- When the wok has sufficiently darkened, reduce heat to medium-low and set the pan aside to cool for about 1 minute. Proceed to add 2 teaspoons of oil with a high smoking point (e.g. flax seed oil, sunflower oil, peanut oil, canola oil, bacon fat) into the wok. Use a paper towel held by tongs to rub the oil over the entire surface and be careful not to burn yourself.
- Return wok to fire and heat for 10 to 20 minutes or until the interior becomes evenly dark.
- Remove wok from fire and let it cool before wiping off the oil with a paper towel. It is highly likely that a black residue will remain on the towel. So, repeat steps 2 – 4 until there is no residue on paper towel.
- Finally, rinse the wok with hot water and start frying away.
Many people like to add chopped ginger and/or scallions during step 2 of the seasoning process. These ingredients help to spread oil over the wok’s interior better and more evenly than a paper towel. It is also believed that ginger and scallions will leech out metallic flavors from the wok.
Method 2: Oven Seasoning
- Once your wok has been scrubbed clean and dried, pre-heat oven to 450 degrees Fahrenheit (around 232o C).
- Open up the pores of the wok by heating it over the stovetop for about a minute on low heat. Then using a paper towel, coat the inside and outside of the wok with oil or lard (e.g. bacon fat).
- Place wok on top rack of the pre-heated oven and bake for 20 minutes.
- Let the wok cool and then wipe away any excess oil using a paper towel. Repeat steps 2 and 3 until the wok develops a nice dark patina.
- Finish by washing wok with hot water.
If your wok has wooden or plastic handles make sure to remove them before tossing the appliance into the oven. And, if the handles cannot come off, cover them completely with a damp cloth to protect them from heat.
Method 3: Salt Seasoning
- Pour in 1 or 2 cups of kosher salt depending on the wok’s size.
- Place salt-filled wok on stovetop with heat turned all the way up.
- Constantly stir the salt for about 20 minutes, making sure you push it all over the bottom and sides of the wok.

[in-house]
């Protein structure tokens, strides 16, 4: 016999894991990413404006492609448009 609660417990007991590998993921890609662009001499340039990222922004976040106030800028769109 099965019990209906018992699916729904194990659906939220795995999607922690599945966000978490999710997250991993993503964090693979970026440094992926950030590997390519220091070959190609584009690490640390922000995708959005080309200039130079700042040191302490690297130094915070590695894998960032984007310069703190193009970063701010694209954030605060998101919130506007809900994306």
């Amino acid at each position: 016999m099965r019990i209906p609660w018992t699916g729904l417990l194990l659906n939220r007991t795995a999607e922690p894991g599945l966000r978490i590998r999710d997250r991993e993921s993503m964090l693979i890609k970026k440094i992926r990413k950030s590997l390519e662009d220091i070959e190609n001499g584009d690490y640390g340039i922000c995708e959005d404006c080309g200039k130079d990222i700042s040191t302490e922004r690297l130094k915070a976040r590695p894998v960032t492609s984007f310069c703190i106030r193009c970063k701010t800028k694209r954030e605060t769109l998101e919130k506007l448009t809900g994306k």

- After the wok is blackened, rinse out the salt. Continued use of the wok will see the patina grow darker and thicker.
You can also use chopped ginger and scallions with this method. Just add them before putting the wok on the stovetop and follow through with the rest of the steps. As you begin stirring the mixture, the ginger and scallion will help ensure salt gets to cover the whole interior from rim to bottom.
How to Care for a Wok after Seasoning
For a wok to be able to last long and deliver its beloved aroma and flavors with each use, a bit of TLC (tender loving care) is necessary. And, seasoning is just the first step. Seasoning simply preps the wok to absorb oil, so it is important that you stick to dishes that use oil or fat at first. This will help the wok to develop a deep patina and non-stick coating much faster. Also, avoid cooking with acidic food items like tomatoes, vinegar, and lemon, as this will strip away the thick patina you are working so hard to build.
Proper maintenance is also important in ensuring your wok retains its patina. When cleaning the wok only use hot water and a soft sponge. You can use a soft wok brush to dislodge any food residue that has stuck onto the cooking surface. And, once it is clean, dry the wok over a burner on low heat until there is no longer any visible water on the inside. Pour a bit of oil into the wok and spread evenly over interior surface before putting it away.